Racetrack casino operators within South Florida area have banded together and put aside any disagreements, to fight for equal gaming rights within the state. Seven horse tracks, dog tracks and jai-alai frontons were represented in a recent meeting with the editorial board of the SunSentinel to discuss how they are behind when compared to the Seminole Tribe of Florida.
According to a report in the SunSentinel, pari-mutuel operators within South Florida have been known to be bitter rivals, but these groups are now coming together to point out the disadvantages they face as part of the state’s gambling industry. Speaking out on the differences between the race tracks and the Seminole offerings, it has been stated that the racetracks can only be open 18 hours during the weekdays, free drinks are not allowed and 35% in tax revenues are paid on slot gaming while the Seminoles pay around 12.5%.
Smoking is not allowed at the racetrack casinos and only 2,000 slot positions are allowed for these operators. However, the racetracks are not asking for changes to these rules. Currently the Seminoles are allowed to offer blackjack and table games which earned the tribe $2.2 billion for the last fiscal year. For slots and poker gaming, the racetracks only earned $550 million.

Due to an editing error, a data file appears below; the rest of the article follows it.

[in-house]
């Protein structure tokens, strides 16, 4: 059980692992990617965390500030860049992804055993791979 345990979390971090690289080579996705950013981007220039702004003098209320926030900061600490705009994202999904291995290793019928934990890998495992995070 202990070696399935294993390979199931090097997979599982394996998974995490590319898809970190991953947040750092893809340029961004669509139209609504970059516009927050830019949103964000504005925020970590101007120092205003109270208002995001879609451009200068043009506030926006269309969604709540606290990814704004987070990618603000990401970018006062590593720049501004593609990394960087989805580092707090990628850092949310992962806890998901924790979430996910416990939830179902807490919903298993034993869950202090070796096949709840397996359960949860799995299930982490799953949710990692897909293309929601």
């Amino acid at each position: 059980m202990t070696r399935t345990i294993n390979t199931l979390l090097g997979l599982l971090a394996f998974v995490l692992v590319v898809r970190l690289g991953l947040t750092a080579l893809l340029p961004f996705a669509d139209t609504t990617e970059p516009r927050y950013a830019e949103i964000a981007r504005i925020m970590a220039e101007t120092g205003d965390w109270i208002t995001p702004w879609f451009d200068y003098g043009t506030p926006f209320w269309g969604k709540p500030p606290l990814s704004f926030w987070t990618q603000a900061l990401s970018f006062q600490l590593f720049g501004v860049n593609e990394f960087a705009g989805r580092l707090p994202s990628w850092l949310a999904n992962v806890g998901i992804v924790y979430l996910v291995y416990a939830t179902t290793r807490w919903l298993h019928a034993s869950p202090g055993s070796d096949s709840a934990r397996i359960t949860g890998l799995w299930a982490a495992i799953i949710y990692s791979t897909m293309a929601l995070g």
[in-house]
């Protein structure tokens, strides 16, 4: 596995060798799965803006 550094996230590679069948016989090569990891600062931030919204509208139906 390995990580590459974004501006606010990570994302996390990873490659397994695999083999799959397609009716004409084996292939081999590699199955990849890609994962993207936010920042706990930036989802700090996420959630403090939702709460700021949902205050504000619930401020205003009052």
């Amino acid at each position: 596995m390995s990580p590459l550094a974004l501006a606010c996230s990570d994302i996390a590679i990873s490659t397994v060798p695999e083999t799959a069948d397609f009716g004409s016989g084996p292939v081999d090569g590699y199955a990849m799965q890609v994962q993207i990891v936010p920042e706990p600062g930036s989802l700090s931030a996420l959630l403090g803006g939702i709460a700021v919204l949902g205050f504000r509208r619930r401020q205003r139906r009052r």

Dave Jonas, the CEO of Casino Miami, has suggested that government officials allow the Seminole tribe to add roulette and craps to their existing gaming offerings, in exchange for payments to Florida – but end their exclusive rights to offer the games. The racetrack casinos could then offer blackjack and have a tax decrease. According to operators, the adjustments would allow the racetracks to expand business, which would make it more affordable for the tracks to build hotels that would include 300 to 400 guest rooms, as well as attract regional visitors who travel to South Florida for other entertainment.
The subject of gambling has become a hot topic of discussion after the introduction of a gambling bill by Representative Dana Young. Members of the coalition are currently neutral to the option of allowing resort-hotel casinos which is included in the bill by Young. According to Jonas, the racetracks only appeal to a small audience, allowing table games would create customers who would stay overnight.
The group of racetrack operators are adamant that they be allowed to offer the same games and have access to the same tax rate as a destination casino.